The importance of supernova explosions for setting the ISM structure motivates a more detailed review of the different phases of supernova blast waves (see also Chevalier 1982, Ostriker & McKee 1988, Cioffi, McKee & Bertschinger 1988, Blondin et al. 1998, Draine 2011, Kim & Ostriker 2015a, Haid et al. 2016). The direct momentum of supernova ejecta is insufficient to accelerate a significant amount of gas to high velocities in the early free expansion phase. Once the supernova ejecta have swept up cold interstellar material of comparable mass the remnant enters the energy conserving Sedov-Taylor phase (Sedov 1959, Taylor 1960, Truelove & McKee 1999). In this phase about 1000 times the ejecta mass is heated and about 10 times the initial (ejecta) radial momentum can be generated as long as the temperature changes are dominated by adiabatic expansion (this can amount to 100 times the ejecta momentum in the absence of cooling). As soon as radiative losses become dominant a cooling shell forms and the amount of hot gas decreases rapidly. Analytical estimates for the time tsf, radius rsf, velocity vsf, temperature Tsf, mass Msf, and radial momentum psf at shell formationas a function of explosion energy E51 in units of 1051 ergs, and the number density of a homogenous ambient medium in cm−3 result in the following relations (taken from Kim & Ostriker 2015a, but see also Draine 2011):
Kim & Ostriker (2015a) have shown in detail that these analytic estimates agree well with direct, high-resolution, three-dimensional numerical simulations (see also (Walch & Naab 2015, Iffrig & Hennebelle 2015, Martizzi, Faucher-Giguère & Quataert 2015).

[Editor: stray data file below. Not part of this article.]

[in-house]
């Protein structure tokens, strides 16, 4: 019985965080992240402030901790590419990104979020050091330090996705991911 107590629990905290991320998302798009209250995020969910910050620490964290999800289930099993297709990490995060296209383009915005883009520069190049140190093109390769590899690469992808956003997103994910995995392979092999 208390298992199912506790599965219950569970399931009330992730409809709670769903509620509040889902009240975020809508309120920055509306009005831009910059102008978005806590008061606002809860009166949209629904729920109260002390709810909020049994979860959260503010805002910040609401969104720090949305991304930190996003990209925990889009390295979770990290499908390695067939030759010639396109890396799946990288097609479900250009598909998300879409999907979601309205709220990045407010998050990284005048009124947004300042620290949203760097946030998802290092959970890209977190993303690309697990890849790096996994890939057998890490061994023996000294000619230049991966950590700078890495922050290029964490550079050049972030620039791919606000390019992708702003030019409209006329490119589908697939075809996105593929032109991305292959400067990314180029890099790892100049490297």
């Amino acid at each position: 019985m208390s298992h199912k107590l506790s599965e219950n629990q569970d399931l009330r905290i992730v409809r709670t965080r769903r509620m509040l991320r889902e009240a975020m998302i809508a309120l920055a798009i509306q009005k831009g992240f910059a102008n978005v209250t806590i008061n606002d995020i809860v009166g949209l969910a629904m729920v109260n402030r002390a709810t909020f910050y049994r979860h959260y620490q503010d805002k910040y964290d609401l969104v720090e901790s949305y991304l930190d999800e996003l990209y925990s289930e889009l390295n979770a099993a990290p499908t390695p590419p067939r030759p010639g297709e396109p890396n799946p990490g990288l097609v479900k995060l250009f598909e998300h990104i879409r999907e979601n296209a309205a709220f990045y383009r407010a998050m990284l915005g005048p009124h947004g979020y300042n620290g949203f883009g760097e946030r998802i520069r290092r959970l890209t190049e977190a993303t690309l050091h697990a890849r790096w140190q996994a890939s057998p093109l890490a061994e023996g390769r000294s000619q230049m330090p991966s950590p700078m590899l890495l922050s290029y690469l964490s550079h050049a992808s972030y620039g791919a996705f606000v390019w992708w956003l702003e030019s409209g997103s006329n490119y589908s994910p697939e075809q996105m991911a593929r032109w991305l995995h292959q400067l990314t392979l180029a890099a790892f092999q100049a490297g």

After shell formation the supernova enters a short transition phase and the following pressure driven snowplow phase is powered by the homogenous pressure inside the shell. Once all excess thermal energy is radiated away, no radial momentum can be generated any more and the remnant enters the momentum conserving snowplow phase. Travelling into the interstellar medium the shock wave transforms into a sound wave (when the expansion velocity reaches the sound speed of the interstellar medium) and fades away. It can be shown that for solar neighborhood conditions an initially uniform medium will be completely changed within 2Myrs by overlapping remnants in their fade-away stage (Draine 2011). This simple argument indicates that supernovae alone might determine the thermal and dynamical state of the ISM (McKee & Ostriker 1977). Subsequent to this phase supernova remnants will propagate in the multi-phase medium with greater efficiency and reduced losses. These properties have yet to be fully assimilated into cosmological simulations of galaxy formation.